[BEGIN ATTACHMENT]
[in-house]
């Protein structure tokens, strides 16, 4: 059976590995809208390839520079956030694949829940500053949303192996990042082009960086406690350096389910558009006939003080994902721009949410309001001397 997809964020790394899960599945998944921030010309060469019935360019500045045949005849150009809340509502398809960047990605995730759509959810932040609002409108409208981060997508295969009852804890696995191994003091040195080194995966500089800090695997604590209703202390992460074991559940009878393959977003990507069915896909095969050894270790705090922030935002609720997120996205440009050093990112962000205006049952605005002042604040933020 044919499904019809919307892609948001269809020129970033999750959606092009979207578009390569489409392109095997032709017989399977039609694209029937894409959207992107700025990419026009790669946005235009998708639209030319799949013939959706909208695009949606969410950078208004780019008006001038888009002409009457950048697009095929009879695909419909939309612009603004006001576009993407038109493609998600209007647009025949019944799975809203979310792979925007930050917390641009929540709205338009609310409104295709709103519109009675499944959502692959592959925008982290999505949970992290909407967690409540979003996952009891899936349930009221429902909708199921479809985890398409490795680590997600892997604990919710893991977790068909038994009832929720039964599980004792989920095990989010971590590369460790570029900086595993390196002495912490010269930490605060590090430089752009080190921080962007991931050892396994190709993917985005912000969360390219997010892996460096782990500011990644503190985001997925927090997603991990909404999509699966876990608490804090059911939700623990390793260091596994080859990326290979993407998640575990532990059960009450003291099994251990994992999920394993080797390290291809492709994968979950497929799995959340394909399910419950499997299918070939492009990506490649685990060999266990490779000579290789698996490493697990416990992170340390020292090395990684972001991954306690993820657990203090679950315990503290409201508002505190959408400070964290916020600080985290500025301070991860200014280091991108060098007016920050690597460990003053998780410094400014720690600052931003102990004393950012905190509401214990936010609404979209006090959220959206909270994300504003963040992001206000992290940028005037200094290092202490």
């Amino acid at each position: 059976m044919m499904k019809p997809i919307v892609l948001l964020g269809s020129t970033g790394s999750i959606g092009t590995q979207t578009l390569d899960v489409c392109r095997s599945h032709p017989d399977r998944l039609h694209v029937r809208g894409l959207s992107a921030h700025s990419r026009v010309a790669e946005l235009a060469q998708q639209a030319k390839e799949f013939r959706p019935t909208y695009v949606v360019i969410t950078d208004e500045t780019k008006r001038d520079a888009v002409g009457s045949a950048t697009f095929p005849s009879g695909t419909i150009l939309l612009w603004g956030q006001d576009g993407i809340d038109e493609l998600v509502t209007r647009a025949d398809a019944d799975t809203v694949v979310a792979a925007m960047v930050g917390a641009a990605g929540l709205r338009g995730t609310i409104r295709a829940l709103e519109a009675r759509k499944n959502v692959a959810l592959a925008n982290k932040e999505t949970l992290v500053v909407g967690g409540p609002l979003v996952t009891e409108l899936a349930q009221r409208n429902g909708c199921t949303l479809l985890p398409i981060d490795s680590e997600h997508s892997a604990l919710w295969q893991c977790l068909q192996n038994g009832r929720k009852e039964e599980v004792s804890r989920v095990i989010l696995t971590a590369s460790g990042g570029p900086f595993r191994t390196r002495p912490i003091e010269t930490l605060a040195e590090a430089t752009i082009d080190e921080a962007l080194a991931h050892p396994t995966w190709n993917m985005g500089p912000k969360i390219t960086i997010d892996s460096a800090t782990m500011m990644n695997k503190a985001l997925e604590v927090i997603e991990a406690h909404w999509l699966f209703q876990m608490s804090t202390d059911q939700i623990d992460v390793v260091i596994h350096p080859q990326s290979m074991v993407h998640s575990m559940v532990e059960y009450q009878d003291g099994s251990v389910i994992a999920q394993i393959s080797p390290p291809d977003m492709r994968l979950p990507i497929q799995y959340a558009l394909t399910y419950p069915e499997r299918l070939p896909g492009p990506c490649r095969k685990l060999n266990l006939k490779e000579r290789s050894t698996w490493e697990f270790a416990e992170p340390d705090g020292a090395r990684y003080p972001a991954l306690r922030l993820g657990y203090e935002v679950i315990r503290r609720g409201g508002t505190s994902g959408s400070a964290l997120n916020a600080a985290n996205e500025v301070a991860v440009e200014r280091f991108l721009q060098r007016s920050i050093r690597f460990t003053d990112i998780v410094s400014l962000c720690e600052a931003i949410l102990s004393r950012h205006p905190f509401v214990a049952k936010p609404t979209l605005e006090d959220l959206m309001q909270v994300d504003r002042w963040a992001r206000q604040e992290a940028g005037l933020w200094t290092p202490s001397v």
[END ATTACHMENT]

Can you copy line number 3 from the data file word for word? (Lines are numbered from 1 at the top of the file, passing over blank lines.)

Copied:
């Amino acid at each position: 059976m044919m499904k019809p997809i919307v892609l948001l964020g269809s020129t970033g790394s999750i959606g092009t590995q979207t578009l390569d899960v489409c392109r095997s599945h032709p017989d399977r998944l039609h694209v029937r809208g894409l959207s992107a921030h700025s990419r026009v010309a790669e946005l235009a060469q998708q639209a030319k390839e799949f013939r959706p019935t909208y695009v949606v360019i969410t950078d208004e500045t780019k008006r001038d520079a888009v002409g009457s045949a950048t697009f095929p005849s009879g695909t419909i150009l939309l612009w603004g956030q006001d576009g993407i809340d038109e493609l998600v509502t209007r647009a025949d398809a019944d799975t809203v694949v979310a792979a925007m960047v930050g917390a641009a990605g929540l709205r338009g995730t609310i409104r295709a829940l709103e519109a009675r759509k499944n959502v692959a959810l592959a925008n982290k932040e999505t949970l992290v500053v909407g967690g409540p609002l979003v996952t009891e409108l899936a349930q009221r409208n429902g909708c199921t949303l479809l985890p398409i981060d490795s680590e997600h997508s892997a604990l919710w295969q893991c977790l068909q192996n038994g009832r929720k009852e039964e599980v004792s804890r989920v095990i989010l696995t971590a590369s460790g990042g570029p900086f595993r191994t390196r002495p912490i003091e010269t930490l605060a040195e590090a430089t752009i082009d080190e921080a962007l080194a991931h050892p396994t995966w190709n993917m985005g500089p912000k969360i390219t960086i997010d892996s460096a800090t782990m500011m990644n695997k503190a985001l997925e604590v927090i997603e991990a406690h909404w999509l699966f209703q876990m608490s804090t202390d059911q939700i623990d992460v390793v260091i596994h350096p080859q990326s290979m074991v993407h998640s575990m559940v532990e059960y009450q009878d003291g099994s251990v389910i994992a999920q394993i393959s080797p390290p291809d977003m492709r994968l979950p990507i497929q799995y959340a558009l394909t399910y419950p069915e499997r299918l070939p896909g492009p990506c490649r095969k685990l060999n266990l006939k490779e000579r290789s050894t698996w490493e697990f270790a416990e992170p340390d705090g020292a090395r990684y003080p972001a991954l306690r922030l993820g657990y203090e935002v679950i315990r503290r609720g409201g508002t505190s994902g959408s400070a964290l997120n916020a600080a985290n996205e500025v301070a991860v440009e200014r280091f991108l721009q060098r007016s920050i050093r690597f460990t003053d990112i998780v410094s400014l962000c720690e600052a931003i949410l102990s004393r950012h205006p905190f509401v214990a049952k936010p609404t979209l605005e006090d959220l959206m309001q909270v994300d504003r002042w963040a992001r206000q604040e992290a940028g005037l933020w200094t290092p202490s001397v």